L&C Magazine | Fall 2012
- Lewis & Clark alumni pursue diverse careers in America’s best city for bicycling.
- Legal Education Goes Global
- Lewis & Clark’s cognitive research comes to life at OMSI.
- Lewis & Clark graduate school faculty, students, and alumni—particularly those associated with the Doctor of Education in Leadership program—are playing key roles in envisioning greater equity in Oregon’s schools.
- Lewis & Clark opens its newest residence hall for upper-division students.
- Rebecca Moran BA ’99 finds adventure as a pilot in Tanzania.
“When you get out into the workforce, you have to have flexibility. What I learned at Lewis & Clark really gave me a leg up,” Ho‘onani Andermann BA ’07 said during our Reunion Weekend in June. She’s a clinical analyst and product informatics specialist at TeamPraxis, a provider of healthcare IT solutions in Honolulu.
On Palatine Hill
More than 1,000 alumni and friends returned to campus in June to celebrate class reunions and overseas and off-campus programs during Reunion Weekend 2012. Attendees drove, flew, and rode tandem bicycles to Portland to reconnect with their alma mater, former professors, and each other.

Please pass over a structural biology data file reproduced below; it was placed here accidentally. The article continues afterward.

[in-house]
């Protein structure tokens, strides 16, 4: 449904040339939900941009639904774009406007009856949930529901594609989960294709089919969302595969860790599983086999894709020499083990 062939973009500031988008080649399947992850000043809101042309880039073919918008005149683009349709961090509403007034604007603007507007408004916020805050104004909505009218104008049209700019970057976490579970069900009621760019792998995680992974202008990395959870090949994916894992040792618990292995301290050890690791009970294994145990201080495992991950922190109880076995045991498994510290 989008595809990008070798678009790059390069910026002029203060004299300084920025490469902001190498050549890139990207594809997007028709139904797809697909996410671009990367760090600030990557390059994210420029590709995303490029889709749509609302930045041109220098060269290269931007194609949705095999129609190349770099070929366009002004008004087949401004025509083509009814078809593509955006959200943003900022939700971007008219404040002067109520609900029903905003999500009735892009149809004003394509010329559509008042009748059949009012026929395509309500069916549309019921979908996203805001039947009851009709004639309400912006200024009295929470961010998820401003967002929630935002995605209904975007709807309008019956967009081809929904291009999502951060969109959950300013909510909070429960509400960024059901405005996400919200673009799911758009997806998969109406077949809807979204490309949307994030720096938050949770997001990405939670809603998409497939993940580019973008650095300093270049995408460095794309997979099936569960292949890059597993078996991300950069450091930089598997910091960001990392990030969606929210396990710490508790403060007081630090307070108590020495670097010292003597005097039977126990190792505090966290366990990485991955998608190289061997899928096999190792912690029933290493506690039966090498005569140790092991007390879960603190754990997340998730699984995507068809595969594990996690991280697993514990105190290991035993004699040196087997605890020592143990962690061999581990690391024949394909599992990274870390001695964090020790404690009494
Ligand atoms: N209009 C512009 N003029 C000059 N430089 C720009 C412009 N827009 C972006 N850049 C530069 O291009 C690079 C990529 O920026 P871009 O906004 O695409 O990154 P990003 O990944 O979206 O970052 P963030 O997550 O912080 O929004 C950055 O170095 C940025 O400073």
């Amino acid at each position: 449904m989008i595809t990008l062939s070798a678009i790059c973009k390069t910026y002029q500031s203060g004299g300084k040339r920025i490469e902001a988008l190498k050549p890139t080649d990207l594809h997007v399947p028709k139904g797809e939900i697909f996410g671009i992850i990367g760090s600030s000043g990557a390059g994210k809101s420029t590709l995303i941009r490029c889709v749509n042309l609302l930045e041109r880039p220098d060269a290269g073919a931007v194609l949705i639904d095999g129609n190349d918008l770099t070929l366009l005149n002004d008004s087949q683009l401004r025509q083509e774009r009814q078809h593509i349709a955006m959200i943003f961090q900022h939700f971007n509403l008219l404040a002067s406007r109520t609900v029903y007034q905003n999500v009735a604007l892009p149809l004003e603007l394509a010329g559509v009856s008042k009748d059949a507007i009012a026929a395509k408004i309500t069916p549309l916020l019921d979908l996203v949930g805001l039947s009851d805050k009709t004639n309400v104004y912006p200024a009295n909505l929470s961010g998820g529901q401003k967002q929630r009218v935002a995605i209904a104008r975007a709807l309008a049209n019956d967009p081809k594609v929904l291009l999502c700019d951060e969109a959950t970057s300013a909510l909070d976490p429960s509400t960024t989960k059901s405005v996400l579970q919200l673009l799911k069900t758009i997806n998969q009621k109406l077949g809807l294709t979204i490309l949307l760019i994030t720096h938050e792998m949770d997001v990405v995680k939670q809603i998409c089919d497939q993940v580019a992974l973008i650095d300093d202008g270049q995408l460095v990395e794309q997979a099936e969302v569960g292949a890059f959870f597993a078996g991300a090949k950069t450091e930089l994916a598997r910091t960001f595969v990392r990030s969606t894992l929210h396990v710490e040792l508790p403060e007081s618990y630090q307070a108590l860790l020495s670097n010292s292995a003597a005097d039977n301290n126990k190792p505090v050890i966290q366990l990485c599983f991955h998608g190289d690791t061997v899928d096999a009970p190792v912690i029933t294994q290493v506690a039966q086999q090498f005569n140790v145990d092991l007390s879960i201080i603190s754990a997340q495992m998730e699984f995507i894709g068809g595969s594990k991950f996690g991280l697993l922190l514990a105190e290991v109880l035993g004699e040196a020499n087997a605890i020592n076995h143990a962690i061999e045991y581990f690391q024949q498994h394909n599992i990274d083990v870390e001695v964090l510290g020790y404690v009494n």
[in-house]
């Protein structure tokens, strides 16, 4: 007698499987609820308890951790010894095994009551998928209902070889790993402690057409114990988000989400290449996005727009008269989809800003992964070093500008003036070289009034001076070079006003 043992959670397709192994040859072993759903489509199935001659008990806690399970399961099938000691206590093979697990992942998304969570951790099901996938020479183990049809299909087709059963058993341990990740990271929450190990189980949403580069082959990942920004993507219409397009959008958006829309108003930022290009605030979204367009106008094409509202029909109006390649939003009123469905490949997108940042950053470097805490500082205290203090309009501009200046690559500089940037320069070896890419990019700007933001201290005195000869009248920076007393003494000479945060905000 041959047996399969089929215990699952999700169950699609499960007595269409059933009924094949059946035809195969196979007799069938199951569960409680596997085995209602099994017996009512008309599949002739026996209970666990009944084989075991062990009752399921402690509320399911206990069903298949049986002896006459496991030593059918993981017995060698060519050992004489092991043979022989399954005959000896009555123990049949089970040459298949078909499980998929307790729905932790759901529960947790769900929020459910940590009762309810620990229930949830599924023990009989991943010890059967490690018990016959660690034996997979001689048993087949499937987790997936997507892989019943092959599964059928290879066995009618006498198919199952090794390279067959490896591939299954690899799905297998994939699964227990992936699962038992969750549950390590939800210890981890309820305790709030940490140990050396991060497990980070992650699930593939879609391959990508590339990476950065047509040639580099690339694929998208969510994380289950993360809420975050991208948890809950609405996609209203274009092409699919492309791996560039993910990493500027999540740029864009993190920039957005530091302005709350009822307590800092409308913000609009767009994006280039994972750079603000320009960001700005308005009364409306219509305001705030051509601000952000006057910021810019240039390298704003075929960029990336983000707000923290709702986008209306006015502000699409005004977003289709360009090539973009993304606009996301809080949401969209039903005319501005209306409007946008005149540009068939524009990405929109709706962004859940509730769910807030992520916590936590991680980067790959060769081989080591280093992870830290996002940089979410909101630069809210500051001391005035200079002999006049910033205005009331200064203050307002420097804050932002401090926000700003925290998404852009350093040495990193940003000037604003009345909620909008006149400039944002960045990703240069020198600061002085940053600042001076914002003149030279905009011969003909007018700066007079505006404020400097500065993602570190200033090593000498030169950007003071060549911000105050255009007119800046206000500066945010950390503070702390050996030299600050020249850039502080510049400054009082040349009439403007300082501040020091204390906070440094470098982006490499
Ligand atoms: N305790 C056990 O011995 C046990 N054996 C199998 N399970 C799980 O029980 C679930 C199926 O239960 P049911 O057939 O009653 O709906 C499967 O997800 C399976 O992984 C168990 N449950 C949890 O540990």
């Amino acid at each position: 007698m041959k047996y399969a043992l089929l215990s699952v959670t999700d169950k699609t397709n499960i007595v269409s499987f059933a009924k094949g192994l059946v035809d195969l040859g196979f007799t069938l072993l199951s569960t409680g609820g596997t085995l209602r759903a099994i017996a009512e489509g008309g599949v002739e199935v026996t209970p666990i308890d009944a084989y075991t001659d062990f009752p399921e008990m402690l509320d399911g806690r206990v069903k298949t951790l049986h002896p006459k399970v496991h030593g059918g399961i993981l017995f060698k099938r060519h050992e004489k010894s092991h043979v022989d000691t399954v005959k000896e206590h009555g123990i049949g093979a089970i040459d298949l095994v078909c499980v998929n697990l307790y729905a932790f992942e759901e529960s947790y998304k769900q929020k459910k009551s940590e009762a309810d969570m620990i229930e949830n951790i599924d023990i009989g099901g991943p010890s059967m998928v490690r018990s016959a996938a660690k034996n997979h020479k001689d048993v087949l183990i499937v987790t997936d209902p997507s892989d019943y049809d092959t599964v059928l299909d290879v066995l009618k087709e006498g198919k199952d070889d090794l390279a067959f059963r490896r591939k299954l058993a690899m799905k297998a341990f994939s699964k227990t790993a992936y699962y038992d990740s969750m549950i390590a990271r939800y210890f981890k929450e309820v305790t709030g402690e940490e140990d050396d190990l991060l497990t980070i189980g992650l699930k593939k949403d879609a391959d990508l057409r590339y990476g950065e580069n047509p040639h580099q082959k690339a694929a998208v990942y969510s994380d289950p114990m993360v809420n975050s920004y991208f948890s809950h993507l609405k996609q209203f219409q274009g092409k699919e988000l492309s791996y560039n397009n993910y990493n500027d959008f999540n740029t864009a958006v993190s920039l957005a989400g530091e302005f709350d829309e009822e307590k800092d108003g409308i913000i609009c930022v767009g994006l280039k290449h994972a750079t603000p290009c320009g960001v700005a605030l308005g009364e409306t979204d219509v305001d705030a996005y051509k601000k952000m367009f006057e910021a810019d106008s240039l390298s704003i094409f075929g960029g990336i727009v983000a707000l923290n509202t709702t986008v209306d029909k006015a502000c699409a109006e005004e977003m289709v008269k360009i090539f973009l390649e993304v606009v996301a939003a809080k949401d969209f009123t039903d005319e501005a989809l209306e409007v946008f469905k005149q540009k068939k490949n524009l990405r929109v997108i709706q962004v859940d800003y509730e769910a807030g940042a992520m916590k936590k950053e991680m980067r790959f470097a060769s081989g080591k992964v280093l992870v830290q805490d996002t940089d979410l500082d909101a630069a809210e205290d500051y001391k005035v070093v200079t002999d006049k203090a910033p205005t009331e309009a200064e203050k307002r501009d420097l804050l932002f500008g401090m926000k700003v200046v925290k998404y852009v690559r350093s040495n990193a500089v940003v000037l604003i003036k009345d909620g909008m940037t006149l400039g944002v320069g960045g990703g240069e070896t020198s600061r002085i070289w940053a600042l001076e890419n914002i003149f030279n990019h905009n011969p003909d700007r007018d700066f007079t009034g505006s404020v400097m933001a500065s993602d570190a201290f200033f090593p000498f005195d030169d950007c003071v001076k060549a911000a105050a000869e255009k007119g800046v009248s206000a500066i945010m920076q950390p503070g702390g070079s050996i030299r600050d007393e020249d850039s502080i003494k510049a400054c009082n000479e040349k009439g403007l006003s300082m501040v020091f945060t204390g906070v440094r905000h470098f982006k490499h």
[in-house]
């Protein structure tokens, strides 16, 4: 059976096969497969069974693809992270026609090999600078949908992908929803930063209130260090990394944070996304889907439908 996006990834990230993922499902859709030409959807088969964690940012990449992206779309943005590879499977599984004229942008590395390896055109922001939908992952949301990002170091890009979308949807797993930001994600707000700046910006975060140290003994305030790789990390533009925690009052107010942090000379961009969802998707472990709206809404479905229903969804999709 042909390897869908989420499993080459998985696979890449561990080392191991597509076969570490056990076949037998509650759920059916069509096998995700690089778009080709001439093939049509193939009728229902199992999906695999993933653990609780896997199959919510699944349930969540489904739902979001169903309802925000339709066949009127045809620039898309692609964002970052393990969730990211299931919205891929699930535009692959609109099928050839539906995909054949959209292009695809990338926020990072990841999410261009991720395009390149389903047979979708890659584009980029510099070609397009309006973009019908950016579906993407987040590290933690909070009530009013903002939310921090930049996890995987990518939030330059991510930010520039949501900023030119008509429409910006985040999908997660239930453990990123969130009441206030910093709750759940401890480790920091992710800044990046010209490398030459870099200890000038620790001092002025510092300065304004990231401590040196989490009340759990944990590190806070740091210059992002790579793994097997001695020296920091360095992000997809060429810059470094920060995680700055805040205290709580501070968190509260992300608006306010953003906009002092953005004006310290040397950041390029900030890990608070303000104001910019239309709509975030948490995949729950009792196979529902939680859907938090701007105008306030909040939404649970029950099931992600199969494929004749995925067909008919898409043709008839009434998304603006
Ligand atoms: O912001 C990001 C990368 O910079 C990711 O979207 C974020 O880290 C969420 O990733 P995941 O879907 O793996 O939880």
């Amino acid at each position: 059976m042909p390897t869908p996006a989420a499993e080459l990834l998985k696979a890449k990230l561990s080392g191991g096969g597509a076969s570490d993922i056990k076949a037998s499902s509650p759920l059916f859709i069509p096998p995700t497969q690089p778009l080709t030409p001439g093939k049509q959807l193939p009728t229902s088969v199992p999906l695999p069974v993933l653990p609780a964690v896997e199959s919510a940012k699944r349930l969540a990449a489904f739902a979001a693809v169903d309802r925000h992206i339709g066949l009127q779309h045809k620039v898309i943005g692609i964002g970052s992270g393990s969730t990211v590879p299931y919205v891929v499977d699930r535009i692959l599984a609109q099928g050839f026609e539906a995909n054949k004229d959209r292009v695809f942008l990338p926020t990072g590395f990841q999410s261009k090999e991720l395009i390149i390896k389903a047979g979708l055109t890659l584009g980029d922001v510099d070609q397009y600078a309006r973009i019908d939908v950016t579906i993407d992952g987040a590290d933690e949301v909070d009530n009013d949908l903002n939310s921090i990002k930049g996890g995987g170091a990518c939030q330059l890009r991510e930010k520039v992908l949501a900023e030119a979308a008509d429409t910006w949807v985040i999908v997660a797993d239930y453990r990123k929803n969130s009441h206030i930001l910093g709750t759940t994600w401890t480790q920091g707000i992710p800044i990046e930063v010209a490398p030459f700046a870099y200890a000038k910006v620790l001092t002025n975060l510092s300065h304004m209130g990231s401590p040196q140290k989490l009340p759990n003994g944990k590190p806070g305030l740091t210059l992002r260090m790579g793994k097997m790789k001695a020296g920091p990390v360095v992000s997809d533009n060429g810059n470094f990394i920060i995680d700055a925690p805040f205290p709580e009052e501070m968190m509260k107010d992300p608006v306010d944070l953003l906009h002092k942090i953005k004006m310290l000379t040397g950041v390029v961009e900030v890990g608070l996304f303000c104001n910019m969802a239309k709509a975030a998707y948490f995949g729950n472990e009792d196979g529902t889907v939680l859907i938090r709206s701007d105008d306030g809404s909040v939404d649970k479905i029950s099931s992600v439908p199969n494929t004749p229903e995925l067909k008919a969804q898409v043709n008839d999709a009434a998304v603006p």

Gus Mattersdorff, professor emeritus of economics, Carolyn Bullard, longtime member of the faculty and former dean of the graduate school, Franya Berkman, assistant professor of music
Amy Clay Ives BA ’01 joined teammates rowing for Australia in the women’s quadruple sculls. Her team finished fourth in the finals, just behind Ukraine, Germany, and the United States.
Matt Wuerker BA ’79 won the 2012 Pulitzer Prize for editorial cartooning in recognition of “his consistently fresh, funny cartoons, especially memorable for lampooning the partisan conflict that engulfs Washington.”
Under the stone arches of Sant’Eufemia, a 12th-century church in Spoleto, Italy, Grant Herreid took up his lute. His fingers moved deftly across the strings, plucking a melody line that may have been familiar to the church’s first parishioners.
While a student at St. Mary’s Academy, a high school for girls in Portland, Maureen Daschel used to sit with rapt attention as Sister Rosemary Ann Parker loaded filmstrips into the projector. Barely able to contain her enthusiasm, Daschel concentrated on images of what was then cutting-edge science, cast on a pull-down screen.